I was working with them as part of a new venture with Click To Play Media and I was extremely impressed to learn of the success of a video produced by Click To Play Media, which has helped iConfident increase referrals by 70%. By adding the video to their “tell-a-colleague” form, they found that 70% more doctors and dentists were likely to send the referral along to their colleagues for a free trial as opposed to when there was no video. That is a huge difference.
So why is video so effective? Because the moving image is the closest thing to real life. If a video is well done, it can tell a story in a much shorter amount of time than it would take someone to read a description and it is easier to digest, because it is inherently entertaining and interesting. If you think about it, with moving pictures and audio, you have a much richer experience and it is far easier to grasp the gist of the story or idea. Since it’s more like You, you respond to it more quickly than plain text.
Click To Play Media captured testimonials of professionals using the product in a way that makes it easy for doctors who haven’t heard about the product understand the benefits and how iConfident can increase efficiency and save them money.
If you’re interested in creating a video for your company or product, please visit Click to Play Media and tell Anna you were referred by Susby.
In a sense, social media marketing is about giving your fans a platform to talk about you in a positive way – something Facebook makes seemless. If a fan of your Facebook business page decides to comment on something you’ve posted, their friends will see that action in their news feed. If your fans mark a photo as something that they “like” then their friends will see that, likewise, if they sign up to attend an event by sending in their RSVP, it shows up for all of their friends to see. In this way, Facebook can make any content viral.
Similarly if someone talks about you in a positive way on Twitter, and you’re listening to the conversation, you can thank them for their comment. This will then show up in your timeline which will be available for all your followers to see. Also, if a person is commenting about you on Twitter, it’s available to the whole world and often indexed by Google. Have you ever tried Google Alerts? On Facebook, the comment is limited to the network of friends of the fan who posted the comment. Twitter can have a similar viral effect as Facebook, because the core of both services is the sharing. Retweeting is prolific on Twitter and if you engage with the people who are interested in your product or service they can become advocates of your brand.
Yesterday I posted about my thoughts on the community and size of Facebook versus Twitter based in response to a recent blogpost touting Facebook being better for business than Twitter. That was reason number one. Here is reason number two:
Yes, it is important to track your ROI (return on investment and now also known as return on influence). Yes, Facebook provides interesting analytical data for business owners inside of the Facebook site and there isn’t anything coming directly from Twitter to show statistics yet. However, just because Twitter doesn’t include an analytics package service on the site, doesn’t mean there is no way to see data about your twitter profile and how many people are following you.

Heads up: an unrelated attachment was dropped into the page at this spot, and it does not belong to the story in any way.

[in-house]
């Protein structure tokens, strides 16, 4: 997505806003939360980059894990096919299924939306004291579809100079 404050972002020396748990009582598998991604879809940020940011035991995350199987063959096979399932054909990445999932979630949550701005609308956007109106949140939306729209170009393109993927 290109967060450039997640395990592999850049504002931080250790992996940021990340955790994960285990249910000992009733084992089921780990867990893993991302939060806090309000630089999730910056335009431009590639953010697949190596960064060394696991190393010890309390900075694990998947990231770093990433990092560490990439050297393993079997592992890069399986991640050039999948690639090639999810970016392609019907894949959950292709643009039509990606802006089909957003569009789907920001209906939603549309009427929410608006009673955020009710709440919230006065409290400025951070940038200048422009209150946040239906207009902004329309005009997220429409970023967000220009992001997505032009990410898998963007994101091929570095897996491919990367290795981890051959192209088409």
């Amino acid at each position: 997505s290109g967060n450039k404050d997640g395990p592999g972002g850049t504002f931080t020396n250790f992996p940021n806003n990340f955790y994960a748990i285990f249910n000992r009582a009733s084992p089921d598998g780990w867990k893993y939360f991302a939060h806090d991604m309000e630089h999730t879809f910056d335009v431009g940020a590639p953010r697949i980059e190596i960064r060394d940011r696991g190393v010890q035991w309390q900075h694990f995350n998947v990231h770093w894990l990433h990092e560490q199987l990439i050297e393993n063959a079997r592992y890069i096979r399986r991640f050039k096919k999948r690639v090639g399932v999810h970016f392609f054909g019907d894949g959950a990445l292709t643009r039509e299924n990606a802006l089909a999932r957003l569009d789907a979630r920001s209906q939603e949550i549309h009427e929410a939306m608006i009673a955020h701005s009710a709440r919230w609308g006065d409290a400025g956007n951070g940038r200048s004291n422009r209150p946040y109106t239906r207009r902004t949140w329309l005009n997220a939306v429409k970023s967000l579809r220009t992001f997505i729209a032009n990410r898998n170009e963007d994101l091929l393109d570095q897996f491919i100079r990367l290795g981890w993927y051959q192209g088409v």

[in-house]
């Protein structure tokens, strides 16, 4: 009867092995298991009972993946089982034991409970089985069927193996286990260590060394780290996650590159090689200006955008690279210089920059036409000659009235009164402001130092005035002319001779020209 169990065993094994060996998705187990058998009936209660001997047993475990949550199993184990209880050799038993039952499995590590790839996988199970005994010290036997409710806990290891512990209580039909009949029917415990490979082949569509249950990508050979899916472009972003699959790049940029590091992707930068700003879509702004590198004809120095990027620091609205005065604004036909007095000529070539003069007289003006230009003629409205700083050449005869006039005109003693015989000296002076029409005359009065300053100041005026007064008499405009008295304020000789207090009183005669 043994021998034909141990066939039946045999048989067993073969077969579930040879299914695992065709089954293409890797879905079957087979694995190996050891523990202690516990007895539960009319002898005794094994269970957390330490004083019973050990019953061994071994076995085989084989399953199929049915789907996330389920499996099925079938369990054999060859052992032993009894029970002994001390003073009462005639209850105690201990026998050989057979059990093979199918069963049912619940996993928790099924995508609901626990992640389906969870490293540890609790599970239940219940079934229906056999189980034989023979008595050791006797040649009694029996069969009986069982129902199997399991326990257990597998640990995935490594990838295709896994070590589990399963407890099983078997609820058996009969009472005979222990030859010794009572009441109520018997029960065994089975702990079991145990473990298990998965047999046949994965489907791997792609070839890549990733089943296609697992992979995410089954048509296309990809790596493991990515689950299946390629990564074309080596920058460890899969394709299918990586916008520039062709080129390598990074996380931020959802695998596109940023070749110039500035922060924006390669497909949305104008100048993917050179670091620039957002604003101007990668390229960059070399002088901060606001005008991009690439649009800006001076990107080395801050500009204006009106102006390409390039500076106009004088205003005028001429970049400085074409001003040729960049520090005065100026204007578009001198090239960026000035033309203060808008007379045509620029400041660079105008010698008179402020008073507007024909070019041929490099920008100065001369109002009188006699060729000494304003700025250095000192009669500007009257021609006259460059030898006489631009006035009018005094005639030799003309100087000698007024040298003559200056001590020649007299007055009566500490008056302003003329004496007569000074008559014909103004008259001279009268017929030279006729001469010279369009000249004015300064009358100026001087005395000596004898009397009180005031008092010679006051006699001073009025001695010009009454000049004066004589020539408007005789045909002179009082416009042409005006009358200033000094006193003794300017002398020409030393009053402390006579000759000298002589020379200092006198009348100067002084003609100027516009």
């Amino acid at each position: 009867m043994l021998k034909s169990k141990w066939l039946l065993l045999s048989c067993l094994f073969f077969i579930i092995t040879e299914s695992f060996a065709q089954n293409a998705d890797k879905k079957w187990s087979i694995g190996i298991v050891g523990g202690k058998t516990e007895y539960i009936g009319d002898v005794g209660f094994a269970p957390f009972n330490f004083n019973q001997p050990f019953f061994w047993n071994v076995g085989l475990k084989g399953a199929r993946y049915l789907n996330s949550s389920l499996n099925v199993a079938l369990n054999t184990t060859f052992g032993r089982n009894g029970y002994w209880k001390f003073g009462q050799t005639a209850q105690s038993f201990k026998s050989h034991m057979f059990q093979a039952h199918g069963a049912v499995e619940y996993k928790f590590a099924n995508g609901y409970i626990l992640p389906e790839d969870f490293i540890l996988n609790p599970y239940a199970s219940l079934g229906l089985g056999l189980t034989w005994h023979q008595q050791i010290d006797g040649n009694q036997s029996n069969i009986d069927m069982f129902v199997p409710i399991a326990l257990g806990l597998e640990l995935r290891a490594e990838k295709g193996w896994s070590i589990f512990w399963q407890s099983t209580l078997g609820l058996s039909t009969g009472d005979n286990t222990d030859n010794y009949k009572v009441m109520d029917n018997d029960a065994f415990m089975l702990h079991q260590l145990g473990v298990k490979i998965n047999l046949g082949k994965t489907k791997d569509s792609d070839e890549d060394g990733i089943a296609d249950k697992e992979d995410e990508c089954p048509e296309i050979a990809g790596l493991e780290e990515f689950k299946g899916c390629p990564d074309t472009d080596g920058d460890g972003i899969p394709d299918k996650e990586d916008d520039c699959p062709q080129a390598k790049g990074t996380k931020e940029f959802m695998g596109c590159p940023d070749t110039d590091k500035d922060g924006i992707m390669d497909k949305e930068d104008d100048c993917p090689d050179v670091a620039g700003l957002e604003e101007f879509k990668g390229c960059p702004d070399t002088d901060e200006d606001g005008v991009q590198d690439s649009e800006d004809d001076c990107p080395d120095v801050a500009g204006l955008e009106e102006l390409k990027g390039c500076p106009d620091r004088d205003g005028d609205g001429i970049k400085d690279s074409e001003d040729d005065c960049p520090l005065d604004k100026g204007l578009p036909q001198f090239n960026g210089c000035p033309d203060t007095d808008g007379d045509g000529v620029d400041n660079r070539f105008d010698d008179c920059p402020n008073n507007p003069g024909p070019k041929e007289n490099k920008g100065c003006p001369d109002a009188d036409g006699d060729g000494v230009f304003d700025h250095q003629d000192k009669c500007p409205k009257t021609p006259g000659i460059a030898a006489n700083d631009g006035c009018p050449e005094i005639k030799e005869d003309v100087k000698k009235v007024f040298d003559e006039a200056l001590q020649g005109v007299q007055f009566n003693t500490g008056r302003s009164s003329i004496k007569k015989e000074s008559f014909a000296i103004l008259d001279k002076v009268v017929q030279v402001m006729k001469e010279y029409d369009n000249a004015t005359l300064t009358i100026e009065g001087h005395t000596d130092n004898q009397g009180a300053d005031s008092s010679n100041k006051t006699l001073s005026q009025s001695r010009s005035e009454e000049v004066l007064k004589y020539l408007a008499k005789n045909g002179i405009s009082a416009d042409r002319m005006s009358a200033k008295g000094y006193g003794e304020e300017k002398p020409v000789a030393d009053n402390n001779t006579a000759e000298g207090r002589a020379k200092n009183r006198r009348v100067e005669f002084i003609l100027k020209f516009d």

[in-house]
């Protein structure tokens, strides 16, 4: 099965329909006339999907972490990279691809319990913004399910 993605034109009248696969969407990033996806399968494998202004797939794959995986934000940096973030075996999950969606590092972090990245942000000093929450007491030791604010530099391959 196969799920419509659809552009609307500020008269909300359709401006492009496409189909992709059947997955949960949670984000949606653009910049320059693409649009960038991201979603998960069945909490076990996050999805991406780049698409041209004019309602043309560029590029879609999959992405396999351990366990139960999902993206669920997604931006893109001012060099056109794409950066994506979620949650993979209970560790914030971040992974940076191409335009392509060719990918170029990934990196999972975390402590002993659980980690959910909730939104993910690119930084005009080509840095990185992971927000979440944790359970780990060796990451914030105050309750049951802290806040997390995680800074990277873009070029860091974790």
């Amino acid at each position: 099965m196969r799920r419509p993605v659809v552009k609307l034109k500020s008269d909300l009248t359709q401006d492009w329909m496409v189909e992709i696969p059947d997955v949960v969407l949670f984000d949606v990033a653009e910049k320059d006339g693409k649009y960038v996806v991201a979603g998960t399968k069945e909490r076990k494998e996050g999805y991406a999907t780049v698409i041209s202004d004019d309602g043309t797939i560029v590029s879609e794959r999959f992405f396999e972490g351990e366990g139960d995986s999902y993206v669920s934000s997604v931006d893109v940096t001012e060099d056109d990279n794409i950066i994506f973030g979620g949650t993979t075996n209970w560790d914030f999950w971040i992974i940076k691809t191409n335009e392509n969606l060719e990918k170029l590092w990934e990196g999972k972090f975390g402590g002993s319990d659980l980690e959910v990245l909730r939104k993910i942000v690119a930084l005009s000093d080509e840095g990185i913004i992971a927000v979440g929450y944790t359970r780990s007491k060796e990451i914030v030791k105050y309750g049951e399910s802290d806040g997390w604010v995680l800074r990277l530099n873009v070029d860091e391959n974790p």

Just as there are numerous developers creating applications for use on Facebook, there are also numbers developers building tools that work off the Twiiter API.
For example, you can track how many people followed any link you posted on Twitter through services like http://tr.im and http://bit.ly. There are ways to see where your followers are tweeting from, tools to track demographics, how quickly people grew their followers and thousands more. Granted, it takes a twitter-nut to find all of the relevant tracking tools, but saying there aren’t any is incorrect. Sysomos, for example offers a wide range of analytics on social media. It’s not free, but there are plenty of others if you have the time to try them out.
Do Teens Really Not Use Twitter?
As Chris Brogan says, the first one there wins the game, but what if the game isn’t whether to use Facebook or Twitter? What if you really need to participate on both?
Well after nearly four months of getting the business up and running, here we are finally with our brand new site. We hope you like it.
What is “Susby” you’re wondering, right? Well let me tell you:
When I was in high school in Cape Town, South Africa, my friends called me Suse (pronouce: “Sooz”). Then there was another Susan, go figure – there are millions, and even more “Susan Barnes”es – just look at Google and you’ll see.
Anyway, I became Suse B, short for Susan B. I also created handmade birthday cards for all of my friends and family and signed them with By Suse. So Margaret Barlow, choir mistress and piano teacher extraordinaire started calling me “SusBy” – for By Sus(e). From then on I have been SusBy or just Susby and that’s the name of my new consulting firm. I am Susan Barnes, aka Susby and the firm is Susby Internet Solutions Consulting, aka Susby IS Consulting.
Short sweet, nothing to do with bees or honey, sorry. Oh, and yes, the licence plate is real. I have had it since 2006. I must have been dreaming of owning my own business since then. Be careful what you wish for… 🙂